Sway bar bushings are one of those things you don’t often think to replace. A bad sway bar bushing can cause clunks and rattles that will leave many a great mechanic stumped and you turning your radio up to avoid hearing that noise over and over again. This video gives you a quick overview of how to replace these bushings on a 2008 Hyundai Santa Fe. Just about any front or all-wheel drive vehicle will have a very similar procedure to install new bushings as sway bars are usually mounted just behind the front axle.
Before we give you a few more quick tips, let’s talk about what a sway bar is:
What is a sway bar?
The sway bar on your vehicle reduces sway, hence the name. Its goal is to keep your car level in a corner. In a hard corner, the inside of your car comes up while the outside dives. This flexes the left and right suspension in opposite ways so if you’re taking a left turn the left shock is extended while the right shock is compressed. The sway bar attaches the left and right shock and tries to keep them level. The sway bar creates a lever arm so the bar literally twists if the suspension doesn’t move together. This means in you hit a bump the shocks can move freely since they’re moving together but in corners, it pulls the high side down and the dipping side up. Usually, the thicker your sway bar or the longer the lever arm the flatter your vehicle will stay in a corner. The only time you really don’t want a sway bar doing its job is if you’re a serious off-roader and want all 4 wheels to have maximum flex independent of each other.
Why does a sway bar need bushings?
If you watch the video above you can see the long lever attached to the shock absorber. as that shock compresses or extends it drags the end of the sway bar up and down. If both from wheels are moving up and down together there isn’t any torque twisting the sway bar but it will rotate in the bushings. The bushings allow for quiet rotation when your tires move together, like going over a speed bump, while solidly mounting the sway bar to the frame for cornering when there is torque on the sway bar.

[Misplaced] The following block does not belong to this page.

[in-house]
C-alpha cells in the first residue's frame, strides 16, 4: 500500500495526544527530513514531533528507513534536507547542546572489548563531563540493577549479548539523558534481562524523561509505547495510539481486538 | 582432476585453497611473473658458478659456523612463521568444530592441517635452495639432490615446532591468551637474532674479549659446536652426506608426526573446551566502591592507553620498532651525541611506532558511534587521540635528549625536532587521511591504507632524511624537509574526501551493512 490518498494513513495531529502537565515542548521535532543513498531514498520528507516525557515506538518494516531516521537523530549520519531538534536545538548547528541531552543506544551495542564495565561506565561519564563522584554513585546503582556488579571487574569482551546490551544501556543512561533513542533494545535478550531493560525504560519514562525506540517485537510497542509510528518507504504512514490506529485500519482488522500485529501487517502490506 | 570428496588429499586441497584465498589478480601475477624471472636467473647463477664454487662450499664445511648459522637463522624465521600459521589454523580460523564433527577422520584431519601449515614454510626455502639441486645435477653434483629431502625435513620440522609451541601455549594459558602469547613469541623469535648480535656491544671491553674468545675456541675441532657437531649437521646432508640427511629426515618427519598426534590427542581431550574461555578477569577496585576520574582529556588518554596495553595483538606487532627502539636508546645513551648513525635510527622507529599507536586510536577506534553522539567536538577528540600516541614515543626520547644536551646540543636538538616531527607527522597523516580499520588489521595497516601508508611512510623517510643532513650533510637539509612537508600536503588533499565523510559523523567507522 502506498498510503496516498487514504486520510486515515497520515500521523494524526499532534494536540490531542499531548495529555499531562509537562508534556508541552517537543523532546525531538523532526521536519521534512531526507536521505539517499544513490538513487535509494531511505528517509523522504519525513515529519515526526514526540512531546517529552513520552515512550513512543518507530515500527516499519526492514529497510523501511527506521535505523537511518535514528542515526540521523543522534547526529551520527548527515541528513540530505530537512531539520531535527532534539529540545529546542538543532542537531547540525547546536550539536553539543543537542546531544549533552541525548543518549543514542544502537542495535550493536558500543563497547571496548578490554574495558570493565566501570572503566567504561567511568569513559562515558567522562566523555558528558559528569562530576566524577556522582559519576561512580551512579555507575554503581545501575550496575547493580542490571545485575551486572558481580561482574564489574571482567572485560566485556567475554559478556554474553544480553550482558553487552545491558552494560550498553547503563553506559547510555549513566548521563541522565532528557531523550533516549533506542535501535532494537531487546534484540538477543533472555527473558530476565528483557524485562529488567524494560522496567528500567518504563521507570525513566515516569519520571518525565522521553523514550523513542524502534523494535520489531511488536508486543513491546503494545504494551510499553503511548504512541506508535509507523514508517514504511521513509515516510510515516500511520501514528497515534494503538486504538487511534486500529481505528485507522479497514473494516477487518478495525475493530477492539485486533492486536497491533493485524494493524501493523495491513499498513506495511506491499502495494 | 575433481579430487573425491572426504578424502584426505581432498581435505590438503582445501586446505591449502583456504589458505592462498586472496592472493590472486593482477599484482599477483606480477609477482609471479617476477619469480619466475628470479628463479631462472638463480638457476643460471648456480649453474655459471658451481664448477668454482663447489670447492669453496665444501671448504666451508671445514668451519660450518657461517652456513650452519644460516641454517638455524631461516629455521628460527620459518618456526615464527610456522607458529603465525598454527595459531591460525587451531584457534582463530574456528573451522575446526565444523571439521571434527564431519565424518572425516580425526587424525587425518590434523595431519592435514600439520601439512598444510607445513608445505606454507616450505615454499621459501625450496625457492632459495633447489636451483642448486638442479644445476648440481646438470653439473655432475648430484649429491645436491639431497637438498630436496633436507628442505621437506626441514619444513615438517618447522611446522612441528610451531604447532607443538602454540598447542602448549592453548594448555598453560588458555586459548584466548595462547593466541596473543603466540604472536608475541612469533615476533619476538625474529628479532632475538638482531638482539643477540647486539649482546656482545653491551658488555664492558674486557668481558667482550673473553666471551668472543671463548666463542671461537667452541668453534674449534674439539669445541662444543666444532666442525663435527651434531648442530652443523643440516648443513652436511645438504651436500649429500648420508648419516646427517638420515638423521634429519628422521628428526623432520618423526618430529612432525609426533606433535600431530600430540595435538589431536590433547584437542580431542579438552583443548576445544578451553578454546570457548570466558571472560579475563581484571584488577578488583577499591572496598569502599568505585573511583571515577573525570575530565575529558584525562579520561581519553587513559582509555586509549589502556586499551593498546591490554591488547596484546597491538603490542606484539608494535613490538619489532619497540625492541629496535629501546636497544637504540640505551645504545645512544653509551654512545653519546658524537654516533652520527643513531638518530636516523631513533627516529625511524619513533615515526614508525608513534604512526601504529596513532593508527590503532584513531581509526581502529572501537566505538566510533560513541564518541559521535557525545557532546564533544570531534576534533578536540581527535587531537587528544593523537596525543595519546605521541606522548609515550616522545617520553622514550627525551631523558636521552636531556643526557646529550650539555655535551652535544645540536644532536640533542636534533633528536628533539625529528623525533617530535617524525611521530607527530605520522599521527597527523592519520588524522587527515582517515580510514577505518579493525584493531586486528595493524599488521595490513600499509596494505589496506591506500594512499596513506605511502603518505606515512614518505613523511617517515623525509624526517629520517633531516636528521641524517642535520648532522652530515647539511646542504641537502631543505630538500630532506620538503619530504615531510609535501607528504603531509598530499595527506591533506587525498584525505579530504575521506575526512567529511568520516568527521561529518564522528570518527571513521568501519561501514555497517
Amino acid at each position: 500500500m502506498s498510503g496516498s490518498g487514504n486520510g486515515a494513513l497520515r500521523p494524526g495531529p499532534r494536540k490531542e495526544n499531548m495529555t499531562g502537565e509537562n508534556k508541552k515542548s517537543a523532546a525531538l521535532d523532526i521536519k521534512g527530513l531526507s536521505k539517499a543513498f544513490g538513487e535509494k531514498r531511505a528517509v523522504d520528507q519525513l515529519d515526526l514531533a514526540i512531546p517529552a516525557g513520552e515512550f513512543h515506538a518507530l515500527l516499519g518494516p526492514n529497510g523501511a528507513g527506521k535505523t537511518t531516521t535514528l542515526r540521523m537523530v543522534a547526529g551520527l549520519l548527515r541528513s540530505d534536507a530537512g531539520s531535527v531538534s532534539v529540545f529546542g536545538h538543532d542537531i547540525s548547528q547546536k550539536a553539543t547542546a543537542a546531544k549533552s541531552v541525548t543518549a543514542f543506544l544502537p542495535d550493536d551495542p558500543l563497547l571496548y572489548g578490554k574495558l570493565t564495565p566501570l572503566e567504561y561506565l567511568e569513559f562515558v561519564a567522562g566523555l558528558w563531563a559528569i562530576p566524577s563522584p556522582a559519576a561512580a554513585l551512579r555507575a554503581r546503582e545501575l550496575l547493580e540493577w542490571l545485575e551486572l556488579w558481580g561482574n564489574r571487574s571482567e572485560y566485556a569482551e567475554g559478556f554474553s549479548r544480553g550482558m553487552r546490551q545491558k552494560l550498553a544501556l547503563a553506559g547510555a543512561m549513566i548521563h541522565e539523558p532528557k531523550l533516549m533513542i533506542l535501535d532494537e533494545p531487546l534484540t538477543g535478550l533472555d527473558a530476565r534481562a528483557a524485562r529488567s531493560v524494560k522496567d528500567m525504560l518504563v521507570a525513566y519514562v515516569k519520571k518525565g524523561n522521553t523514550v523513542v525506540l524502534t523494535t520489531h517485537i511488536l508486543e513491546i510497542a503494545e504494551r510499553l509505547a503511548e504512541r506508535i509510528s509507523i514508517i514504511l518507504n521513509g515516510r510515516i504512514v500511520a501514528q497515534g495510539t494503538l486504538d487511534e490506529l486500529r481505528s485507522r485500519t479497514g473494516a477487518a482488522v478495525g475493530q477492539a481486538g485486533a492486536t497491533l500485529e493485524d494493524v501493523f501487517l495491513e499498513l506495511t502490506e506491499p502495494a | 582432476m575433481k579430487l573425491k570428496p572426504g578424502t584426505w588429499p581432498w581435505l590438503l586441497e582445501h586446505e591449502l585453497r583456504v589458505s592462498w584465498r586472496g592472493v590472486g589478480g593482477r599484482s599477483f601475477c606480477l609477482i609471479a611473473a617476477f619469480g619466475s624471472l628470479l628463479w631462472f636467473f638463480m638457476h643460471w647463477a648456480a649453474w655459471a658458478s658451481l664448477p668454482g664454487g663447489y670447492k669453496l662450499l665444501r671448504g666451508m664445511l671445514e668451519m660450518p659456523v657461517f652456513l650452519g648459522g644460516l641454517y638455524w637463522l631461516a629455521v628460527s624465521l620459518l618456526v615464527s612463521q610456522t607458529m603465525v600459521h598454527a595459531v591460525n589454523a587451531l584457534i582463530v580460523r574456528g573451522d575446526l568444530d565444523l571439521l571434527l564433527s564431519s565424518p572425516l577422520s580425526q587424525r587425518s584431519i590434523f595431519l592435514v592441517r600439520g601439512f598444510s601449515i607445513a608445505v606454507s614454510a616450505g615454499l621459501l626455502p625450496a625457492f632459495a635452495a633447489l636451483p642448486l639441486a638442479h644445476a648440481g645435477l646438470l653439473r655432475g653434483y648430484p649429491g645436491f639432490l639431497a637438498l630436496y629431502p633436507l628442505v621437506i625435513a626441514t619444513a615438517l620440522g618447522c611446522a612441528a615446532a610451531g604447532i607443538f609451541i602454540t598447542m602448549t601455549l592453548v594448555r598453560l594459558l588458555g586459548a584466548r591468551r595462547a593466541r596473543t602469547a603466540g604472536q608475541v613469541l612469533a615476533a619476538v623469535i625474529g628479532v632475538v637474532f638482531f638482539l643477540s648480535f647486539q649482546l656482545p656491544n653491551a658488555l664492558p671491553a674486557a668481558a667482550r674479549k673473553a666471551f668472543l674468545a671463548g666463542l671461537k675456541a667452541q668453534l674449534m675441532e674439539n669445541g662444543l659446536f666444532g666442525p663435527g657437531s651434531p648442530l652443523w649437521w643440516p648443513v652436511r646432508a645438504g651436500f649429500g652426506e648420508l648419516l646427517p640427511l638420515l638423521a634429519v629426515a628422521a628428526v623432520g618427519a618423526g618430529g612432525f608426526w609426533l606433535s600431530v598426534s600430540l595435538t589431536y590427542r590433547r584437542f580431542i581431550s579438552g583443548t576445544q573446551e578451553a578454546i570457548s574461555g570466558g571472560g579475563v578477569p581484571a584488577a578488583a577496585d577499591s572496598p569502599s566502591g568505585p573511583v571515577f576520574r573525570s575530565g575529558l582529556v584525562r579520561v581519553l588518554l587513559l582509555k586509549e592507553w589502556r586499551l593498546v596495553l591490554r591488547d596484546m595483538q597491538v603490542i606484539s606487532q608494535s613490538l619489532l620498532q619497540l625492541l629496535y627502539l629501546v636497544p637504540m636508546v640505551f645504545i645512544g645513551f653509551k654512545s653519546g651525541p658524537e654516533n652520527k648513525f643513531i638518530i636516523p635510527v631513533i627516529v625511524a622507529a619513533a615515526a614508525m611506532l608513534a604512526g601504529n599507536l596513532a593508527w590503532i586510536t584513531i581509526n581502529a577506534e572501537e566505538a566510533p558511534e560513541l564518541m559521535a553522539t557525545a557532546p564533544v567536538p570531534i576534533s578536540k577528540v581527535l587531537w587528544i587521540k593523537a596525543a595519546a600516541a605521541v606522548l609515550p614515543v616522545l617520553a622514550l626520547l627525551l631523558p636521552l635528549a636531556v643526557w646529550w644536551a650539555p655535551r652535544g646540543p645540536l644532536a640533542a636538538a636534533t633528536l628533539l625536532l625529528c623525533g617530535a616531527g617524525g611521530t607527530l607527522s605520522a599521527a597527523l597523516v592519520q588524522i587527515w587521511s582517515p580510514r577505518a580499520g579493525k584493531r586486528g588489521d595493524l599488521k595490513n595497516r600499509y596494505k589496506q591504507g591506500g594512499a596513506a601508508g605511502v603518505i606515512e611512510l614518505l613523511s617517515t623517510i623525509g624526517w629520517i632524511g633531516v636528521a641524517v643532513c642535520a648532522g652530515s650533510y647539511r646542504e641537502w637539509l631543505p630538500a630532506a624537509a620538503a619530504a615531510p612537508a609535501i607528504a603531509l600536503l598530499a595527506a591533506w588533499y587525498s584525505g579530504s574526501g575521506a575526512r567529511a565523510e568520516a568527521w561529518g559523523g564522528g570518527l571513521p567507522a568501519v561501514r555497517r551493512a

Why do old bushings make noise?
As the rubber your sway bar bushings are made out of ages it gets brittle, shrinks, and cracks. Just find an old set of tires that have been sitting outside and you’ll understand what we mean. When the bushing shrinks or cracks it lets the sway bar bounce around which leads to the clunk and sometimes creaking. If you want sway bar bushings that will last a really long time, consider using polyurethane bushings.
Sway Bar Bushing Replacement Tips:
- Don’t be afraid to lower the subframe a bit, just be careful of hoses, wires, and engine mounts.
- You may have to remove the sway bar end links to get the sway bar to move enough to replace the bushings
- grease the bushings properly with wheel bearing grease or another heavy-duty grease to keep them quiet.
- Make sure you tighten the bushing bolts completely. It should compress the bushing slightly giving you a nice quiet ride.